The following Dispute Resolution practice note provides comprehensive and up to date legal information covering:
Third party debt orders were previously known as 'garnishee' orders and operated under the regime provided for in CCR Ord 30 and RSC Ord 49 (now revoked). Although the rules in CPR 72 are new, many of the principles with which they are concerned are well established. Accordingly, case law concerning garnishee orders remains highly relevant, but will be applied, in respect of procedural matters, subject to the overriding objective for the court to deal with cases justly in accordance with CPR 1.2.
A third party debt order is a method of enforcement by which a judgment creditor may enforce a debt against money due and owing to the judgment debtor by a third party who is within the jurisdiction. This includes money held in the judgment debtor's name in a bank or building society or money owed to a self-employed judgment debtor in the course of his trade. It also includes in principle money held in a client account by a solicitor (see BCS Corporate Acceptances Ltd v Terry, see also News Analysis: Enforcing against funds in a solicitor’s client account (BCS Corporate Acceptances Ltd v Terry)). The court has a discretion whether to grant a third party debt order and whether they do so will be dependant on the circumstances at the time of enforcement.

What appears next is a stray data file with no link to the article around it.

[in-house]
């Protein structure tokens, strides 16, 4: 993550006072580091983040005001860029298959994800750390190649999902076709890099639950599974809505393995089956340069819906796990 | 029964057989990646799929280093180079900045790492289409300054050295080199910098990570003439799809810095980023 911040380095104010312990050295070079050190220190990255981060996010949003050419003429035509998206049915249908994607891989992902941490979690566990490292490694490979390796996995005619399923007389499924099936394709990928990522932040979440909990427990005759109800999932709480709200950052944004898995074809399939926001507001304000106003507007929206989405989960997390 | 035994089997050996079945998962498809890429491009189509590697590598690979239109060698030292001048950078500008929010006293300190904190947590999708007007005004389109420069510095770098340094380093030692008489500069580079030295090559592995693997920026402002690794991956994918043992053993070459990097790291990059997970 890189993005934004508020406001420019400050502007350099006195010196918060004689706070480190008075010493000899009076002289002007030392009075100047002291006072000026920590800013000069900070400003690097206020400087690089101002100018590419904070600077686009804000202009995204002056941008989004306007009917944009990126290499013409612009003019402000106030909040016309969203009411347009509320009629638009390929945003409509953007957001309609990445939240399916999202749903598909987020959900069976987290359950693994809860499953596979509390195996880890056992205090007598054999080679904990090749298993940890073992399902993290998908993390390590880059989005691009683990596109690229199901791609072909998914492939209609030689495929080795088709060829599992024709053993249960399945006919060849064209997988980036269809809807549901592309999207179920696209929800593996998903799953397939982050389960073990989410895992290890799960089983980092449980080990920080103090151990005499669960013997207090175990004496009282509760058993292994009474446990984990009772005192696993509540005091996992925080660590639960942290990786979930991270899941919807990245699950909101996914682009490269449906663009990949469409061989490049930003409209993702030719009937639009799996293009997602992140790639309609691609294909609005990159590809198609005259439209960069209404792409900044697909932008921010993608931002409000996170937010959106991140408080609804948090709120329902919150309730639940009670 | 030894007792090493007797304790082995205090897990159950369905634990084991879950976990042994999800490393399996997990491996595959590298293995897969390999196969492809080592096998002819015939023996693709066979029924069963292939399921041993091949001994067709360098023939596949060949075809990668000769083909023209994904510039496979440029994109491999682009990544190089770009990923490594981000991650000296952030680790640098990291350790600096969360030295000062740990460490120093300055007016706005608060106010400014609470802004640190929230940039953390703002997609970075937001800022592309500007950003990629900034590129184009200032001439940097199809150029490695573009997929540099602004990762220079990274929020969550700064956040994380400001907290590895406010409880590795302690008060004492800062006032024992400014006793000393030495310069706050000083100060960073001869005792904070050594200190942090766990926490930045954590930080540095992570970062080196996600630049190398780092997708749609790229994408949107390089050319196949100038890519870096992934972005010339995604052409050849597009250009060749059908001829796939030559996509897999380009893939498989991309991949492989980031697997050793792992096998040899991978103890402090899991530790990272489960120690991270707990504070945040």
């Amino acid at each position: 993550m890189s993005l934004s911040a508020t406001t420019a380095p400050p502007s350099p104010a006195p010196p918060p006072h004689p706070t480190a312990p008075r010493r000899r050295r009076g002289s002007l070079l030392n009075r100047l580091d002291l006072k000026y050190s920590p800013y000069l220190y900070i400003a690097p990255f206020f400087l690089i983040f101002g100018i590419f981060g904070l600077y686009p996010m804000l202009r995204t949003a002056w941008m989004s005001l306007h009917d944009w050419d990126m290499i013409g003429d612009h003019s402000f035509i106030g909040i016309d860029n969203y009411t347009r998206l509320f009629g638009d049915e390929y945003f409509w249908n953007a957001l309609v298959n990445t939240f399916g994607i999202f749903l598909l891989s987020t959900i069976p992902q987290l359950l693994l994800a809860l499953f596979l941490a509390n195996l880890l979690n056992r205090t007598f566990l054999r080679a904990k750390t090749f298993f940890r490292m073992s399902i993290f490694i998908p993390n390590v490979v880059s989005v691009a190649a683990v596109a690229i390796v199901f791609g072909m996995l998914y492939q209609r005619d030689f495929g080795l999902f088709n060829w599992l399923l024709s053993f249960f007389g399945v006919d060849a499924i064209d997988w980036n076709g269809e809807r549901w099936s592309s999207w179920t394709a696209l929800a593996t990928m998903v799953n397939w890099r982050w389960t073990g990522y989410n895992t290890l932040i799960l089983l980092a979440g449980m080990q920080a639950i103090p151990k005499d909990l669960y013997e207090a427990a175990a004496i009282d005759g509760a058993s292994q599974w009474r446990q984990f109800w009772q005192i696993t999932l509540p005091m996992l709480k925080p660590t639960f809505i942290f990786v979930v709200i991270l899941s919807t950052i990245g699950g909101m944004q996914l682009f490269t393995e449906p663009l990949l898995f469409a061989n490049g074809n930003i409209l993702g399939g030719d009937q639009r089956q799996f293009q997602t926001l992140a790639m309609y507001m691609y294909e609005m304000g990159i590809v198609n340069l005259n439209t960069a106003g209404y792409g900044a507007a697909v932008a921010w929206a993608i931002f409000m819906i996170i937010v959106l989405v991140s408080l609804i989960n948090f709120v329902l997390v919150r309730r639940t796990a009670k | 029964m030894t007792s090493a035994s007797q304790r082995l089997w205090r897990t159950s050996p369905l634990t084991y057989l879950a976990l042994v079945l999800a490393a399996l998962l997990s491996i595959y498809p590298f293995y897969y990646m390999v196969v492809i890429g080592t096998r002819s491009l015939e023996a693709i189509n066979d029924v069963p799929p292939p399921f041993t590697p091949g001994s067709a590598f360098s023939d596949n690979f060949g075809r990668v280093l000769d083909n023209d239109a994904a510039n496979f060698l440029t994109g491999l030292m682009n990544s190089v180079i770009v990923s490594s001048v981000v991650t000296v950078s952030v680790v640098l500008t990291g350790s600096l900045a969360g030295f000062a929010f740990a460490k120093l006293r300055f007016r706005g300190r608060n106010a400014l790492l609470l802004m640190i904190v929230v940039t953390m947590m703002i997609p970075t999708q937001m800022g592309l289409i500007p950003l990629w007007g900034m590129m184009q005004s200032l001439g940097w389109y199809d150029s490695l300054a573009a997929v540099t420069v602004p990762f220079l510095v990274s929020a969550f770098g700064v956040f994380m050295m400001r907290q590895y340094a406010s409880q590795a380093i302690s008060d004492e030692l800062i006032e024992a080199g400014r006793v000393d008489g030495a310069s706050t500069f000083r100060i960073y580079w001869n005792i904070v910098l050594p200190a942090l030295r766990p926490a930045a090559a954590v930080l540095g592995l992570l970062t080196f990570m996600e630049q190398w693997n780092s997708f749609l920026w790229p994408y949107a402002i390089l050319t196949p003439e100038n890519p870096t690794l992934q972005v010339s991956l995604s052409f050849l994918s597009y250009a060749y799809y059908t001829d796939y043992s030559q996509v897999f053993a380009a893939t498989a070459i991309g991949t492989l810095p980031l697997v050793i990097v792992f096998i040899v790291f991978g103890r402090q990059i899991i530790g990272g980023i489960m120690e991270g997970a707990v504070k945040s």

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This Practice Note provides an introduction to intercreditor agreements and their key provisions. This Practice Note:•explains the purpose of having an intercreditor agreement and when an intercreditor agreement would be used instead of a deed of priority or subordination deed•provides links to
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There may be times when, rather than assigning the benefit of an agreement to a third party, the original parties wish instead to end their obligations to each other under that agreement and, in effect, recreate it, with the third party stepping into the shoes of one of the original parties. This is
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